Session Title

Session S-03G: Ecosystem Services and Impacts of Sediment for Salish Sea Recovery

Conference Track

Shorelines

Conference Name

Salish Sea Ecosystem Conference (2014 : Seattle, Wash.)

Contributing Repository

Digital content made available by University Archives, Heritage Resources, Western Libraries, Western Washington University.

Start Date

30-4-2014 3:30 PM

End Date

30-4-2014 5:00 PM

Abstract

Recent attention has focused on exploring the carbon storage and sequestration values of tidal wetlands to mitigate greenhouse gas emissions. Efforts are now underway to develop the tools and refine the science needed to bring carbon markets to bear on tidal wetland restoration activities. Effective restoration not only maximizes carbon storage in former tidal wetlands but also, through the accumulation of organic and mineral matter, enhances these systems’ resilience to rising sea levels. To this end, this project focuses on the Snohomish River estuary of the Puget Sound, Washington, which offers a continuum of diked and un-diked wetlands including seasonal floodplains, open mudflats, mature and tidal forests, and salt marsh habitats. In addition, there is strong restoration potential in a suite of ongoing and proposed projects. We report here on the carbon storage pools, long-term sediment accretion rates (100 years), and estimated rates of carbon storage, derived from sediment cores collected at representative sites within the Snohomish estuary during the spring and summer of 2013. We found that natural wetlands (open to tidal exchange and riverine inputs) were accreting at rates that equaled or exceeded current rates of eustatic sea level rise, while formerly, or currently diked wetlands (closed to such exchanges and inputs) revealed marked evidence of subsidence. Restored sites showed evidence of both high rates of sediment accretion (1.61 cm/year) and carbon storage (352 g C/m2/year).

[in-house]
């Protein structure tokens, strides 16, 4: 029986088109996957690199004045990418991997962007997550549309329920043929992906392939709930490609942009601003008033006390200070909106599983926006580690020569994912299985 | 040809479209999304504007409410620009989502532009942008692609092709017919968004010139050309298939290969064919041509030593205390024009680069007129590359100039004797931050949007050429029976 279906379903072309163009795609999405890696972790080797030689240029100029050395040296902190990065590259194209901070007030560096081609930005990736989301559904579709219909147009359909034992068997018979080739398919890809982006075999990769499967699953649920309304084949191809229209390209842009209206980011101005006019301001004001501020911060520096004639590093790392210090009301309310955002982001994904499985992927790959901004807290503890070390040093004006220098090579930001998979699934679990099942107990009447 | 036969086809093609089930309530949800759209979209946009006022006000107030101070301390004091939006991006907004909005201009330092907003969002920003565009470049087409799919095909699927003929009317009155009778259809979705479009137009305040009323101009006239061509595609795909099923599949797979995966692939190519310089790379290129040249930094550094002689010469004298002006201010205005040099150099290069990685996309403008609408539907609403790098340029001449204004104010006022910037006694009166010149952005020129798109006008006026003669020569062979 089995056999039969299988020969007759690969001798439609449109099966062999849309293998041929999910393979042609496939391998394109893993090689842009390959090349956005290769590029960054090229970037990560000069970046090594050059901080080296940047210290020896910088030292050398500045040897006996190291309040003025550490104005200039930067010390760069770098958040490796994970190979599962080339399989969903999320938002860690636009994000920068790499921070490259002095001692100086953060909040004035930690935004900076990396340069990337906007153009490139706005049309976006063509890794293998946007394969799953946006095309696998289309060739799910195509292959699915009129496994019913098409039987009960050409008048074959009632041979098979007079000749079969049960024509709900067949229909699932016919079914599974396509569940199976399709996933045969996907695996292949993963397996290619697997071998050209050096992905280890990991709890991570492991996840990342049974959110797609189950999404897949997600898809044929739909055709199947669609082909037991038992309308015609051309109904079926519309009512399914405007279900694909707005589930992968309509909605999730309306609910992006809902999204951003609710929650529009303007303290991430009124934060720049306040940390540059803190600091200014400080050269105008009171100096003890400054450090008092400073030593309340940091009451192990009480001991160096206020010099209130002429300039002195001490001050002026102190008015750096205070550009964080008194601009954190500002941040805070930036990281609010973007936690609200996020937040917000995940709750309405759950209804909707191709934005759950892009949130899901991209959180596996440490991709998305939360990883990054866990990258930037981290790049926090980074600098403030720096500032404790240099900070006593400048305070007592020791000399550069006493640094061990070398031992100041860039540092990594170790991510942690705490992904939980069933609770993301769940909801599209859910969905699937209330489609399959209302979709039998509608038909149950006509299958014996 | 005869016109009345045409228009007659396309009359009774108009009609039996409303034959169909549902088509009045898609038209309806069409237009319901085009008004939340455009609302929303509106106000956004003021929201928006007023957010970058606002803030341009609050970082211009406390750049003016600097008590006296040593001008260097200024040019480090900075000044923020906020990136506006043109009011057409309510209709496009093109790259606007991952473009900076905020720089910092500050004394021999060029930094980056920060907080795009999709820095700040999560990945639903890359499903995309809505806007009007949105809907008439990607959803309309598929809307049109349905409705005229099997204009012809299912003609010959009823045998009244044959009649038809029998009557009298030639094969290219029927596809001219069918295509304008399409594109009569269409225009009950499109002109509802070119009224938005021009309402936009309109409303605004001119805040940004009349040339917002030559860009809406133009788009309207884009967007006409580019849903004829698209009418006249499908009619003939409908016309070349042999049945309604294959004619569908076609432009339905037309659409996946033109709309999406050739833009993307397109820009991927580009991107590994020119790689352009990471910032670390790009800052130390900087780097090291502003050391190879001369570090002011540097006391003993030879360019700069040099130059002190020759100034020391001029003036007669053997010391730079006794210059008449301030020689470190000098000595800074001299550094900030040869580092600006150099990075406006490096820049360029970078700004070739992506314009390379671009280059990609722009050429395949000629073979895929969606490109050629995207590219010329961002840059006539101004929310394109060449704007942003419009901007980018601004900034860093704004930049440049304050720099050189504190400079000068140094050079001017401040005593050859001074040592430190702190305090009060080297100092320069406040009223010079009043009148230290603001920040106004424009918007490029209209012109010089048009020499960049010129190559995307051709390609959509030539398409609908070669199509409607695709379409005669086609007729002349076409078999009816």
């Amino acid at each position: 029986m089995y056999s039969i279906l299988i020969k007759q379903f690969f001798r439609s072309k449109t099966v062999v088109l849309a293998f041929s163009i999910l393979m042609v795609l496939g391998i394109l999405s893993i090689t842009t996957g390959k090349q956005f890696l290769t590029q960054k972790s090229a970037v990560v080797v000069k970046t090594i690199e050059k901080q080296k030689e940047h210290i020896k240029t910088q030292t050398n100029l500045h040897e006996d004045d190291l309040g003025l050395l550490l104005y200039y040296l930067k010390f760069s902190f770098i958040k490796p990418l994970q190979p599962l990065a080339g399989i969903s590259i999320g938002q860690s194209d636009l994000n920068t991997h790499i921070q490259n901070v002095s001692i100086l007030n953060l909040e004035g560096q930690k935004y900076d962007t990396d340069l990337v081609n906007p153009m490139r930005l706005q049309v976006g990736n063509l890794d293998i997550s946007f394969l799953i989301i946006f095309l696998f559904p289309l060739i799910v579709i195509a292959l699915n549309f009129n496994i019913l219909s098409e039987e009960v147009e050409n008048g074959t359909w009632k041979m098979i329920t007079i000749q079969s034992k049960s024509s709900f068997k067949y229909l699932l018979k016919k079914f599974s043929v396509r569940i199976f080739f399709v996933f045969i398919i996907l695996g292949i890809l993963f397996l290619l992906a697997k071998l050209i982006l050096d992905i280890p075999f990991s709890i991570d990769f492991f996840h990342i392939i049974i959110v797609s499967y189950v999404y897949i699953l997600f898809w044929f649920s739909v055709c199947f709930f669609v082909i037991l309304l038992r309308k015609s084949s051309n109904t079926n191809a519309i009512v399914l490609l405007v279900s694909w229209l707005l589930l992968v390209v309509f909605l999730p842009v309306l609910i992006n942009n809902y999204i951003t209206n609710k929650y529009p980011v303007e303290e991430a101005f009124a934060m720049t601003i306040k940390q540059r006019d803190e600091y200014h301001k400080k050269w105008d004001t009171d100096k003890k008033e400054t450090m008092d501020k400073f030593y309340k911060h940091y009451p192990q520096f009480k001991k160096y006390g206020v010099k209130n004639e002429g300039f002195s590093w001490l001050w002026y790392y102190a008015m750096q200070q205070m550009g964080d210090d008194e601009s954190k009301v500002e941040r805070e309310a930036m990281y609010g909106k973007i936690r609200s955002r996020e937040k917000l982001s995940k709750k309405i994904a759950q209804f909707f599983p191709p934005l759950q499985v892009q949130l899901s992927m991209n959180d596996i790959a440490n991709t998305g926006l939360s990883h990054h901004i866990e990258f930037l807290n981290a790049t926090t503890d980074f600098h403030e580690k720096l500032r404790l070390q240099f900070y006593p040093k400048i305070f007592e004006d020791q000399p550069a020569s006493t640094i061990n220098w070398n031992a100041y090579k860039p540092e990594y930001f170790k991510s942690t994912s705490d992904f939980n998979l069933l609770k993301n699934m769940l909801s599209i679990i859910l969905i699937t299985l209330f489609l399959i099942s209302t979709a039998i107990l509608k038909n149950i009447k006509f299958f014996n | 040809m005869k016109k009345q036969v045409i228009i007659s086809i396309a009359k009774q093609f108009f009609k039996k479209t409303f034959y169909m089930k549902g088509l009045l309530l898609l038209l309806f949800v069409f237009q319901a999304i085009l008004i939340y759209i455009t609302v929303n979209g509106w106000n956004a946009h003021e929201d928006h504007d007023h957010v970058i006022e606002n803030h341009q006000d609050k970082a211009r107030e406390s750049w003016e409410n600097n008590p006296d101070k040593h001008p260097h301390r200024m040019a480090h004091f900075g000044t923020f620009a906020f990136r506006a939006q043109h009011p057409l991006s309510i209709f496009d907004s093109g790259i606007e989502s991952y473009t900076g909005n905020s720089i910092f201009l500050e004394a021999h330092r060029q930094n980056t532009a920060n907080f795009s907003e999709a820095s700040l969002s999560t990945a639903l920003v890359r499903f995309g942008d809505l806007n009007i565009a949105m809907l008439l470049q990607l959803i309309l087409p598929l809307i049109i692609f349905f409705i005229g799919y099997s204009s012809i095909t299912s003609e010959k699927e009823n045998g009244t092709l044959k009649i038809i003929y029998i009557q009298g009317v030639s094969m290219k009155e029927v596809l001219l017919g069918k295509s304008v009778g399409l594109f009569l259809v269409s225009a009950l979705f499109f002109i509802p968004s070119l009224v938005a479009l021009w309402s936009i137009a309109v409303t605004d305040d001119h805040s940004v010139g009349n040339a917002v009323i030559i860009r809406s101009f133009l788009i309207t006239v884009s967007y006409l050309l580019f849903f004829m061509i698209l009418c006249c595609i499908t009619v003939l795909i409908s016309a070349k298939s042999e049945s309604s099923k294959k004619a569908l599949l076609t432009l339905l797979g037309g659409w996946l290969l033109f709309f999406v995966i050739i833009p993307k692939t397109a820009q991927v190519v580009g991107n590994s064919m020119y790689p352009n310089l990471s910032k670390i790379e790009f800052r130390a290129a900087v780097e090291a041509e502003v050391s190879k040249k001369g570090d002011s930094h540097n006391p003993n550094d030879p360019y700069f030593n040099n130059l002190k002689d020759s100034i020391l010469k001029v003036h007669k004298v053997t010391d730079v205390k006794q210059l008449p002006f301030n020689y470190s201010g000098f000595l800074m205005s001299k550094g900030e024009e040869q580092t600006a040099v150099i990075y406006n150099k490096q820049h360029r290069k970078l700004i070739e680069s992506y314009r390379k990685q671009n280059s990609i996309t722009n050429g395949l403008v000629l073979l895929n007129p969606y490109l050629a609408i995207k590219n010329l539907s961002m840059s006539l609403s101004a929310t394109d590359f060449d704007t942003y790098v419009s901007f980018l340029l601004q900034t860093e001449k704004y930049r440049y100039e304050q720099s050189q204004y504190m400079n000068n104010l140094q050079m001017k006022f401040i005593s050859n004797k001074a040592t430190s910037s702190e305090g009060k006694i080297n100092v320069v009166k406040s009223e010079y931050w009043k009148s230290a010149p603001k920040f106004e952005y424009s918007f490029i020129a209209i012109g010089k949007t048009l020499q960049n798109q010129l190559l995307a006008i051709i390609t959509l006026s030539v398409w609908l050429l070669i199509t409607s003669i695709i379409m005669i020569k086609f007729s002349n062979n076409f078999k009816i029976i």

Rights

This resource is displayed for educational purposes only and may be subject to U.S. and international copyright laws. For more information about rights or obtaining copies of this resource, please contact University Archives, Heritage Resources, Western Libraries, Western Washington University, Bellingham, WA 98225-9103, USA (360-650-7534; heritage.resources@wwu.edu) and refer to the collection name and identifier. Any materials cited must be attributed to the Salish Sea Ecosystem Conference Records, University Archives, Heritage Resources, Western Libraries, Western Washington University.

Language

English

Format

application/pdf

Type

Text

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Apr 30th, 3:30 PM Apr 30th, 5:00 PM

Three birds with one stone: Tidal wetland restoration, carbon sequestration, and enhancing resilience to rising sea levels in the Snohomish River Estuary, Washington

Room 6E

Recent attention has focused on exploring the carbon storage and sequestration values of tidal wetlands to mitigate greenhouse gas emissions. Efforts are now underway to develop the tools and refine the science needed to bring carbon markets to bear on tidal wetland restoration activities. Effective restoration not only maximizes carbon storage in former tidal wetlands but also, through the accumulation of organic and mineral matter, enhances these systems’ resilience to rising sea levels. To this end, this project focuses on the Snohomish River estuary of the Puget Sound, Washington, which offers a continuum of diked and un-diked wetlands including seasonal floodplains, open mudflats, mature and tidal forests, and salt marsh habitats. In addition, there is strong restoration potential in a suite of ongoing and proposed projects. We report here on the carbon storage pools, long-term sediment accretion rates (100 years), and estimated rates of carbon storage, derived from sediment cores collected at representative sites within the Snohomish estuary during the spring and summer of 2013. We found that natural wetlands (open to tidal exchange and riverine inputs) were accreting at rates that equaled or exceeded current rates of eustatic sea level rise, while formerly, or currently diked wetlands (closed to such exchanges and inputs) revealed marked evidence of subsidence. Restored sites showed evidence of both high rates of sediment accretion (1.61 cm/year) and carbon storage (352 g C/m2/year).